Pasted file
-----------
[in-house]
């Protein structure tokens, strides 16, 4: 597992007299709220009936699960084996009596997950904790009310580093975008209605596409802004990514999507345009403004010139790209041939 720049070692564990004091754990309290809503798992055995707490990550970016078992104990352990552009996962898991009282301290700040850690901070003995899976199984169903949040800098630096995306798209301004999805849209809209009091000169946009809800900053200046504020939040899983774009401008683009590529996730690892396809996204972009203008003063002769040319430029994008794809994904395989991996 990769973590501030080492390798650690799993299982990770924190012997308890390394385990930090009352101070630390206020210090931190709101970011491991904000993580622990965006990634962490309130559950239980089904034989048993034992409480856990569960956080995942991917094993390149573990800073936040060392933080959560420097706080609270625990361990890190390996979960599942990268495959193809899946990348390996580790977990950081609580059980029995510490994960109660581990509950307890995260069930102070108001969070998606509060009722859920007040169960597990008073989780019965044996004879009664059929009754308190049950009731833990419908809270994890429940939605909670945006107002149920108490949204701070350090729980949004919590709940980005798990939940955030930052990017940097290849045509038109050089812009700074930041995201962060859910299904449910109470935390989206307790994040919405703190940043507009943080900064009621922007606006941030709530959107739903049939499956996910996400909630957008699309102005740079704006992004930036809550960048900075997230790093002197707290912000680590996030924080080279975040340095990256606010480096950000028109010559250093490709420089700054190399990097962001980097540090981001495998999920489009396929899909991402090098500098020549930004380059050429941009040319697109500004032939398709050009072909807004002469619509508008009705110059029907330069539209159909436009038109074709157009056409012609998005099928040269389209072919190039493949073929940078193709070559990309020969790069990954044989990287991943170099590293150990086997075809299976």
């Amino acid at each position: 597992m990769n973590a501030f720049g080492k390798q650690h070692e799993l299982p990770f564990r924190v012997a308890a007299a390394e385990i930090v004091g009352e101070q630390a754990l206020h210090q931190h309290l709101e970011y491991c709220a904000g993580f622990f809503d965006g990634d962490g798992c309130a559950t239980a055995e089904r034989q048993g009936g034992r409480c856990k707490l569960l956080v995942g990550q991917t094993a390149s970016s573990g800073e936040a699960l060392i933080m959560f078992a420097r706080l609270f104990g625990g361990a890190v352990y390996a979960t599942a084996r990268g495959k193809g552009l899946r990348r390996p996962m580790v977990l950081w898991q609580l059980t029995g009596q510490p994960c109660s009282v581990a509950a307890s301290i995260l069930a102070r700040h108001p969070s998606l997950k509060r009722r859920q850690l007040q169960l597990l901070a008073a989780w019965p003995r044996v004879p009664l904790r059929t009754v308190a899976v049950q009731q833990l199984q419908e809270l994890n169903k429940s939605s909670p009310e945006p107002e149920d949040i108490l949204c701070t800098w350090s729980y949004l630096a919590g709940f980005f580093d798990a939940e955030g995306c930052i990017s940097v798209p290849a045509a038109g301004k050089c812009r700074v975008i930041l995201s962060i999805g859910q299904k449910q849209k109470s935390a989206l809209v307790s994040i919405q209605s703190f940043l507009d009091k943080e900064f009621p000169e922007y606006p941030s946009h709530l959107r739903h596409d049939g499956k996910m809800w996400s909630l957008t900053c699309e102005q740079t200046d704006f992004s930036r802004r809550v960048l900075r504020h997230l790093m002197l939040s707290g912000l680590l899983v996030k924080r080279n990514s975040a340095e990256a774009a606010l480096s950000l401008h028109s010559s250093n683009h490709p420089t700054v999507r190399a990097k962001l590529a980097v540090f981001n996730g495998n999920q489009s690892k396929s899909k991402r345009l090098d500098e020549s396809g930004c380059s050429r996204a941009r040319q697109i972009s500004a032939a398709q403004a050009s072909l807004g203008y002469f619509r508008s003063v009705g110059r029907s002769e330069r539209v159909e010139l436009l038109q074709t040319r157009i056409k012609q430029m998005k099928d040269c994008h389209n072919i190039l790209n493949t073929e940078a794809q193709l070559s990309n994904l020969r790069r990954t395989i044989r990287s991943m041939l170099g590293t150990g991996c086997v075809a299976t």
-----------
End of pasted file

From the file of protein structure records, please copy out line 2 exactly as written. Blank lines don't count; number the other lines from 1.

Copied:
């Protein structure tokens, strides 16, 4: 597992007299709220009936699960084996009596997950904790009310580093975008209605596409802004990514999507345009403004010139790209041939 720049070692564990004091754990309290809503798992055995707490990550970016078992104990352990552009996962898991009282301290700040850690901070003995899976199984169903949040800098630096995306798209301004999805849209809209009091000169946009809800900053200046504020939040899983774009401008683009590529996730690892396809996204972009203008003063002769040319430029994008794809994904395989991996 990769973590501030080492390798650690799993299982990770924190012997308890390394385990930090009352101070630390206020210090931190709101970011491991904000993580622990965006990634962490309130559950239980089904034989048993034992409480856990569960956080995942991917094993390149573990800073936040060392933080959560420097706080609270625990361990890190390996979960599942990268495959193809899946990348390996580790977990950081609580059980029995510490994960109660581990509950307890995260069930102070108001969070998606509060009722859920007040169960597990008073989780019965044996004879009664059929009754308190049950009731833990419908809270994890429940939605909670945006107002149920108490949204701070350090729980949004919590709940980005798990939940955030930052990017940097290849045509038109050089812009700074930041995201962060859910299904449910109470935390989206307790994040919405703190940043507009943080900064009621922007606006941030709530959107739903049939499956996910996400909630957008699309102005740079704006992004930036809550960048900075997230790093002197707290912000680590996030924080080279975040340095990256606010480096950000028109010559250093490709420089700054190399990097962001980097540090981001495998999920489009396929899909991402090098500098020549930004380059050429941009040319697109500004032939398709050009072909807004002469619509508008009705110059029907330069539209159909436009038109074709157009056409012609998005099928040269389209072919190039493949073929940078193709070559990309020969790069990954044989990287991943170099590293150990086997075809299976």